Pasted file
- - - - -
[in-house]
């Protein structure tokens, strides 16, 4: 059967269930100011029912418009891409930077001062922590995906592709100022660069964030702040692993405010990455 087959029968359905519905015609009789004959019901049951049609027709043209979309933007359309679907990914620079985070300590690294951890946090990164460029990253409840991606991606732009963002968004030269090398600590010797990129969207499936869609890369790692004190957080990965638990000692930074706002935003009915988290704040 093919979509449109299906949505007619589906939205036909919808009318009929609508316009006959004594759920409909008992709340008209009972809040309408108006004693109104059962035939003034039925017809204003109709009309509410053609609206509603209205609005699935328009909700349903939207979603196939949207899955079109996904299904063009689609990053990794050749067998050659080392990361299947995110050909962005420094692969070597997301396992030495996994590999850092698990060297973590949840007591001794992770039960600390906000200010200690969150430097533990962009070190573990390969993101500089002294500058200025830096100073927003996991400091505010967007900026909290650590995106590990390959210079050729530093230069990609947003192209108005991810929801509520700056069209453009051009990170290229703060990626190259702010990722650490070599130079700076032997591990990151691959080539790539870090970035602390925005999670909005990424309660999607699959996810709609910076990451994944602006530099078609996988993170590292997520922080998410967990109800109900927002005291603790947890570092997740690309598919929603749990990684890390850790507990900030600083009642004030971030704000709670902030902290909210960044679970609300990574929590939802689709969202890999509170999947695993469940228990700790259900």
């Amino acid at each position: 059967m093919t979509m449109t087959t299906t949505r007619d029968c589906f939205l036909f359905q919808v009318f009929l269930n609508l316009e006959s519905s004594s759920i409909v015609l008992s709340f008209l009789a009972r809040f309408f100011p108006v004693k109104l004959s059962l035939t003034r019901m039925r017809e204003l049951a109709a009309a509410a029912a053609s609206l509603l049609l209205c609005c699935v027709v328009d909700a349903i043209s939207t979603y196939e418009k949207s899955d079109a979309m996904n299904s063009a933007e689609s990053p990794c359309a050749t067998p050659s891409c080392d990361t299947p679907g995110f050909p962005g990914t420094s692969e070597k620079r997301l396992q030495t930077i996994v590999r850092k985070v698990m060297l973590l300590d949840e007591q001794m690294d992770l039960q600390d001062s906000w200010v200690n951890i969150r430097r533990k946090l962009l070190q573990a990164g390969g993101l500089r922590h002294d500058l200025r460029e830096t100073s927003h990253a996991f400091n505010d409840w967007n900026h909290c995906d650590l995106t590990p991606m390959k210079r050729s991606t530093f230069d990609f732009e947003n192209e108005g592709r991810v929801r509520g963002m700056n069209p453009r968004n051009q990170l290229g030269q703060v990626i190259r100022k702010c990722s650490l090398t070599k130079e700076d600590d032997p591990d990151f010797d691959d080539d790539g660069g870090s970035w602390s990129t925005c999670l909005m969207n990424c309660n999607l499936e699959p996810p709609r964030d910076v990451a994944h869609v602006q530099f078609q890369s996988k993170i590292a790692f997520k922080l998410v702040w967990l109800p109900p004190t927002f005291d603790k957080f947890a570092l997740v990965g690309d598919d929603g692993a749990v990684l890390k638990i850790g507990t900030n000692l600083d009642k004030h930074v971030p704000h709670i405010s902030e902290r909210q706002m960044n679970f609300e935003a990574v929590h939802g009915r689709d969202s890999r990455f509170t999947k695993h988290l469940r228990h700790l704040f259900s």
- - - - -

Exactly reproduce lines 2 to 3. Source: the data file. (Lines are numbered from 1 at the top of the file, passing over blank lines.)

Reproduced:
């Protein structure tokens, strides 16, 4: 059967269930100011029912418009891409930077001062922590995906592709100022660069964030702040692993405010990455 087959029968359905519905015609009789004959019901049951049609027709043209979309933007359309679907990914620079985070300590690294951890946090990164460029990253409840991606991606732009963002968004030269090398600590010797990129969207499936869609890369790692004190957080990965638990000692930074706002935003009915988290704040 093919979509449109299906949505007619589906939205036909919808009318009929609508316009006959004594759920409909008992709340008209009972809040309408108006004693109104059962035939003034039925017809204003109709009309509410053609609206509603209205609005699935328009909700349903939207979603196939949207899955079109996904299904063009689609990053990794050749067998050659080392990361299947995110050909962005420094692969070597997301396992030495996994590999850092698990060297973590949840007591001794992770039960600390906000200010200690969150430097533990962009070190573990390969993101500089002294500058200025830096100073927003996991400091505010967007900026909290650590995106590990390959210079050729530093230069990609947003192209108005991810929801509520700056069209453009051009990170290229703060990626190259702010990722650490070599130079700076032997591990990151691959080539790539870090970035602390925005999670909005990424309660999607699959996810709609910076990451994944602006530099078609996988993170590292997520922080998410967990109800109900927002005291603790947890570092997740690309598919929603749990990684890390850790507990900030600083009642004030971030704000709670902030902290909210960044679970609300990574929590939802689709969202890999509170999947695993469940228990700790259900």
């Amino acid at each position: 059967m093919t979509m449109t087959t299906t949505r007619d029968c589906f939205l036909f359905q919808v009318f009929l269930n609508l316009e006959s519905s004594s759920i409909v015609l008992s709340f008209l009789a009972r809040f309408f100011p108006v004693k109104l004959s059962l035939t003034r019901m039925r017809e204003l049951a109709a009309a509410a029912a053609s609206l509603l049609l209205c609005c699935v027709v328009d909700a349903i043209s939207t979603y196939e418009k949207s899955d079109a979309m996904n299904s063009a933007e689609s990053p990794c359309a050749t067998p050659s891409c080392d990361t299947p679907g995110f050909p962005g990914t420094s692969e070597k620079r997301l396992q030495t930077i996994v590999r850092k985070v698990m060297l973590l300590d949840e007591q001794m690294d992770l039960q600390d001062s906000w200010v200690n951890i969150r430097r533990k946090l962009l070190q573990a990164g390969g993101l500089r922590h002294d500058l200025r460029e830096t100073s927003h990253a996991f400091n505010d409840w967007n900026h909290c995906d650590l995106t590990p991606m390959k210079r050729s991606t530093f230069d990609f732009e947003n192209e108005g592709r991810v929801r509520g963002m700056n069209p453009r968004n051009q990170l290229g030269q703060v990626i190259r100022k702010c990722s650490l090398t070599k130079e700076d600590d032997p591990d990151f010797d691959d080539d790539g660069g870090s970035w602390s990129t925005c999670l909005m969207n990424c309660n999607l499936e699959p996810p709609r964030d910076v990451a994944h869609v602006q530099f078609q890369s996988k993170i590292a790692f997520k922080l998410v702040w967990l109800p109900p004190t927002f005291d603790k957080f947890a570092l997740v990965g690309d598919d929603g692993a749990v990684l890390k638990i850790g507990t900030n000692l600083d009642k004030h930074v971030p704000h709670i405010s902030e902290r909210q706002m960044n679970f609300e935003a990574v929590h939802g009915r689709d969202s890999r990455f509170t999947k695993h988290l469940r228990h700790l704040f259900s």